Six months after celebrating a dream season, Gene Chizik is still answering questions about Cam Newton and NCAA investigations. (AP)  
Six months after celebrating a dream season, Gene Chizik is still answering questions about Cam Newton and NCAA investigations. (AP)  
Then Chizik was forced to answer questions about that private coaches' meeting with NCAA enforcement director Julie Roe Lach last month at the SEC spring meetings. From that, word leaked out that Roe Lach admonished the coach after he got a little too aggressive in his questioning about the Auburn investigation.

"You'll know when we're finished [investigating]," Roe Lach told Chizik according to the New York Times, "and we're not finished."

In other words, sit down, shut up and let us do our jobs.

In a strange way, we feel for you, Aubie. No one should have to go through the crap that has lingered since Cam was declared ineligible for a day last year. At least USC got to celebrate its 2004 national championship for a few years. One of the subplots of January's BCS title game was whether Cecil Newton was in the crowd.

It's easy to picture Auburn coaches sitting around years from now, beers in hand, reminiscing about 2010 and somebody says: "Hey, remember Danny Sheridan?"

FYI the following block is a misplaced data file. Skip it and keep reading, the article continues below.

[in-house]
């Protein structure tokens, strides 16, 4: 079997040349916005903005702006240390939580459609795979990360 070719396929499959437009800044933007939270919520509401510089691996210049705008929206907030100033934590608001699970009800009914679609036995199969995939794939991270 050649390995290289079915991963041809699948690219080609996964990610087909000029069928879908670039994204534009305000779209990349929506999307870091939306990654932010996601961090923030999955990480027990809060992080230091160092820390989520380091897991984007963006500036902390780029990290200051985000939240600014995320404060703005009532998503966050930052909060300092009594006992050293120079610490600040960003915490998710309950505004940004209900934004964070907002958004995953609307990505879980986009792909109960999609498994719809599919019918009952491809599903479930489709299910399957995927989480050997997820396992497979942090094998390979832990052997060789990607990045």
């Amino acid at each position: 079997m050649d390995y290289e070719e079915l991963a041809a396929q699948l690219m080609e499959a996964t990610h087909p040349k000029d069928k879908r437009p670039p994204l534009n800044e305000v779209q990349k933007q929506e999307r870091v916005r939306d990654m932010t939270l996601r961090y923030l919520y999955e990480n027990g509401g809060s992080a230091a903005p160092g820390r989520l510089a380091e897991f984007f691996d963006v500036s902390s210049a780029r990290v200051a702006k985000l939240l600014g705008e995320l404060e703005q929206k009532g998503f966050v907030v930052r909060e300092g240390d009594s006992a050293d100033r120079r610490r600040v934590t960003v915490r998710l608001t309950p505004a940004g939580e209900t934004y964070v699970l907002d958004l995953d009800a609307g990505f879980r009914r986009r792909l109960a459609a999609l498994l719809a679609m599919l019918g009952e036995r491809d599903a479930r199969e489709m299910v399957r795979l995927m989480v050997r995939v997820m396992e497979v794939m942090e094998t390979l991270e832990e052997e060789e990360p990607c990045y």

Buzz meet kill.

This is not to say Sheridan is wrong, he's merely the latest to open his mouth. For some unknown reason, his voice mattered the past couple of days. If we want a line on Auburn-Alabama, he's a go-to guy. As an Alabama grad commenting on Auburn, well, you can almost picture the villagers lighting their torches. Frankenstein wears polyester.

What Sheridan was offering Thursday is essentially what broke in November. It's just that the NCAA isn't in the business of alerting schools it has completed investigations, which on some level is unfair. The further problem is the likelihood that this little inquiry has barely started. Auburn hasn't received so much as a letter of inquiry, which is usually followed by notice of allegations, which can lead to an infractions committee appearance. All that comes before the penalties.

So if Roe Lach/NCAA are still investigating and Sheridan is alleging, who are we to doubt a guy who knows a guy who knows a guy? Sheridan stands by his word so much that he puts the odds at "50-50" that anything ever happens to Auburn on this matter.

Maybe less than 50-50.

"The odds are against this party stepping forward and saying, 'Yes, I did this,' " Sheridan said.

That's comforting to somebody, somewhere. Just not sure who. It's good to know that this slice of surreality had some sort of closure Thursday. The two parties actually ran into each other at one point in a Wynfrey hallway.

"Oh, Danny Sheridan. There you are," Chizik said.

They shook hands. No punches -- or punchlines -- were thrown.


Anyone in need of a credential from all the BCS title games? Dennis Dodd has them. In three decades in the business, he's covered everything from the Olympics to Stanley Cup to conference realignment. Just get him on campus in a press box in the fall. His heart lies with college football.